Burma (MNN) — In the
spring, Thailand's secretary-general of National Security Council gave notice
of intent to close down the refugee camps along the border with Burma.
Now, the new President of Burma has publicly invited exiles to return home. But is it safe? Dyann Romeijn is a spokeswoman for Vision
Beyond Borders. "There have been
some changes that have been encouraging, but at the same time there have been
developments lately, especially in Kachin State, where there's increased
fighting. Recently, another 30,000 have been displaced."
Whether the refugees feel they can safely go home may
ultimately depend on the success of the "Peace Committees" which are working on
a peace deal.
Caution seems to be the response so far. Despite the call for exiles to return to Burma, most refugees in Thai
camps are sitting tight. Romeijn says, "These people have been through so
much that it is difficult for them to want to go back until they know that
change has actually occurring there. The Thai government, of course, at
different times has talked about sending these people back. There are about
200,000 people in refugee camps on the Thai-Burma border, and so it does
create a humanitarian situation."
Because of the overcrowding, almost 70,000 refugees fled to
a third country, with another 9,000 leaving this year.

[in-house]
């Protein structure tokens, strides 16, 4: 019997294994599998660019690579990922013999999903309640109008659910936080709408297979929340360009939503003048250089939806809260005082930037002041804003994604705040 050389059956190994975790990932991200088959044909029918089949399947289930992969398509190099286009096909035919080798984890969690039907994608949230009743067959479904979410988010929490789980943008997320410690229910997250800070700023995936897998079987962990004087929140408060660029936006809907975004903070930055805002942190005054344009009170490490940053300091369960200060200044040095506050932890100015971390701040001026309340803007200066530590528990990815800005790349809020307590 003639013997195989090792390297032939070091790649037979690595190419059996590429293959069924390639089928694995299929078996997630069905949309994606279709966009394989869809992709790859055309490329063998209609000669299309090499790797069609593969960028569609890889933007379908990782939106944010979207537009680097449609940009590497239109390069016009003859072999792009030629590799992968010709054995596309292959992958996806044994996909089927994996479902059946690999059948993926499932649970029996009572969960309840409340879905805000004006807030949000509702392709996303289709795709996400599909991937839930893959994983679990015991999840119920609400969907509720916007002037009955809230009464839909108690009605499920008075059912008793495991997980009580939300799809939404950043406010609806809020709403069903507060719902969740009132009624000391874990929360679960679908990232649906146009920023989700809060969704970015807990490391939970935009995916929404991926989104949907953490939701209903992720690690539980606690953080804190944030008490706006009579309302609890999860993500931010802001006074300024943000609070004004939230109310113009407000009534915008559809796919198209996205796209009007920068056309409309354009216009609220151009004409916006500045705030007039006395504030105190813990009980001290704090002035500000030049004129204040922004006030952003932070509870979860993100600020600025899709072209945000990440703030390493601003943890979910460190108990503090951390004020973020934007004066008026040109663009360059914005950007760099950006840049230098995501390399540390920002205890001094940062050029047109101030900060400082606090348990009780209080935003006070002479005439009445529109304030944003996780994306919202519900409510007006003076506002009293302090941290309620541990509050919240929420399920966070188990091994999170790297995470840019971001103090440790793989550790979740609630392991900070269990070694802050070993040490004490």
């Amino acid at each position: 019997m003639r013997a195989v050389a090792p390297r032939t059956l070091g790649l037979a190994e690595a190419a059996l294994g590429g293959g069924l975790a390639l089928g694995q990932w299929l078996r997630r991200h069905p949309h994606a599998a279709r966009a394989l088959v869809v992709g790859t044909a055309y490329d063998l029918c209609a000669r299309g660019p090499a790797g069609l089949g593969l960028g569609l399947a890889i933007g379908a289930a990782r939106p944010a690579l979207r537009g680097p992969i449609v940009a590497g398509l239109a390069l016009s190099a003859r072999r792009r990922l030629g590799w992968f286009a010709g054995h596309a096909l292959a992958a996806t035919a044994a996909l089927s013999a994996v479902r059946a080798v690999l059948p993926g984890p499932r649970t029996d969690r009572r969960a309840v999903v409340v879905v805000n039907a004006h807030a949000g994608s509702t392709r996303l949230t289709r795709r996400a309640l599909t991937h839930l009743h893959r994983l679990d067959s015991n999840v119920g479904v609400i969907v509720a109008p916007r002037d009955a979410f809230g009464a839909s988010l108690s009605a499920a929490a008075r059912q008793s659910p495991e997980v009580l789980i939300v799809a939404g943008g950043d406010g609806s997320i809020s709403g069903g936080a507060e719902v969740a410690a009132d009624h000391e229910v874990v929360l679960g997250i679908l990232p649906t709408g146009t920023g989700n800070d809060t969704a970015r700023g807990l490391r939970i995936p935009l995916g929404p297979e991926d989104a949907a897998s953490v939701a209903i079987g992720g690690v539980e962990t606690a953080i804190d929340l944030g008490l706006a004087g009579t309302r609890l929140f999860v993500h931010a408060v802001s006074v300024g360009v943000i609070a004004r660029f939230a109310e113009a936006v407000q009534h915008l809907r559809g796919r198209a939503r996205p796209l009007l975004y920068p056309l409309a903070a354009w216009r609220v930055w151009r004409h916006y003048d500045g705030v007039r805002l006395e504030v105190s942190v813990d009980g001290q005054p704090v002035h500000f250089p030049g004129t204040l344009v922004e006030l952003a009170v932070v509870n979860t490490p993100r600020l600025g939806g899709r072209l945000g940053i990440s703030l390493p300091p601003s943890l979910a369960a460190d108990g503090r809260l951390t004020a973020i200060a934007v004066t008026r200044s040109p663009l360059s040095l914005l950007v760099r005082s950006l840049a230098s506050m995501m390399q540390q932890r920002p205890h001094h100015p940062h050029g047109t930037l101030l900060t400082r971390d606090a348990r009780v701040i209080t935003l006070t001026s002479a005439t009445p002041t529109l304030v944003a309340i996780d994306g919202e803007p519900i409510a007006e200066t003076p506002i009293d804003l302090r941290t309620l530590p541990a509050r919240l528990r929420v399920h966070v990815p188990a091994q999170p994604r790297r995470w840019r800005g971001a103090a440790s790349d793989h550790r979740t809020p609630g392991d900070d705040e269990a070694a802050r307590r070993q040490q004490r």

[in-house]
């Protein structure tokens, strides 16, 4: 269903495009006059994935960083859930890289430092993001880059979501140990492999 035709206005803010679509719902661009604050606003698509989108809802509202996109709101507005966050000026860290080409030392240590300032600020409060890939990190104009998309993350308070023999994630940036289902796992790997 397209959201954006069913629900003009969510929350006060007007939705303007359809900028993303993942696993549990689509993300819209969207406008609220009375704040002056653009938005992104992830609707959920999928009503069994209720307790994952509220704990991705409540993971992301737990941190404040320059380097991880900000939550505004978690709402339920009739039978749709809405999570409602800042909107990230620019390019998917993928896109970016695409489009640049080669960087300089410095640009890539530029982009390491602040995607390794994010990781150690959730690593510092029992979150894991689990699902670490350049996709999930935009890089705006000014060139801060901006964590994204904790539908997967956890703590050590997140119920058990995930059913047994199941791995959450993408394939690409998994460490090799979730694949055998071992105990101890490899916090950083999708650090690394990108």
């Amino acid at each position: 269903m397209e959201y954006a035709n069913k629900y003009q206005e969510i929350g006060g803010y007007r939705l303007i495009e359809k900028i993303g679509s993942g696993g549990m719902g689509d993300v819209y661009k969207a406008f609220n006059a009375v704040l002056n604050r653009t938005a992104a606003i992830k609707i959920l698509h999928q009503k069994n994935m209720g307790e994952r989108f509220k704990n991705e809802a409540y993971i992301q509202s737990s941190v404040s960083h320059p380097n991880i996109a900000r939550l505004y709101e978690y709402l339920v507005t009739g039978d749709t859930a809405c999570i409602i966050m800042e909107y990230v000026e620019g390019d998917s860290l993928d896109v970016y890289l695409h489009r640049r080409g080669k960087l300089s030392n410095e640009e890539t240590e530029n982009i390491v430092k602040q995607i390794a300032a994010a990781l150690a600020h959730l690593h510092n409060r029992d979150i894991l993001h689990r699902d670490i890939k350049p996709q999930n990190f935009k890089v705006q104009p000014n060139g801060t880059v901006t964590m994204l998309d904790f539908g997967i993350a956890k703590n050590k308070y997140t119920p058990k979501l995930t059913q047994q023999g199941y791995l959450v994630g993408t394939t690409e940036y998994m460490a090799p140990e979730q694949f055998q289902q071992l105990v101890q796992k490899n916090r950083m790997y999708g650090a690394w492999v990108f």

Without lasting peace in the ethnic regions, Thailand seems
unlikely to find an acceptable way to close the camps. Most of the Vision Beyond Borders team is
taking a "wait and see" approach. Romeijn says, "It's hard, at this point, to really know what's
happening, because there are some things that are encouraging, but then again,
we are seeing some things that seem to be 'business as usual.'"
Even if things seem to have quieted down, the ministry has a
hard time sending widows and orphans back into what used to be a hostile
state. "With no protection as they
go back in, it's difficult to send people back into that situation without
being certain that they will be safe."
Without a stable peace, the camps will remain between Thailand's
desire to clear the refugees out and Burma's genocide. Even so, there is hope. "Despite the suffering
that these people have been through, despite the situations that they've witnessed,
they have a steadfast faith in God, and they have a joy in their lives that's unexplainable
outside of Jesus Christ."
Their teams not only bring aid to the camps, but they also bring
the Gospel and encourage the Karen believers who fled persecution. "If we could ask for one thing, it
really is prayer. The situation without
God is hopeless. As people pray, we are seeing breakthroughs."
The future remains unknown: Is Burma changing for good? Will
it be safe for the Burmese refugees to go home again? Do they have a home to go
back to? Is the window closing? Romeijn says the situation remains fluid. "Pray that truth would be revealed, that
God would show His perfect truth in a situation so that the right decisions can
be made, and that, above all, people would take the opportunities to share the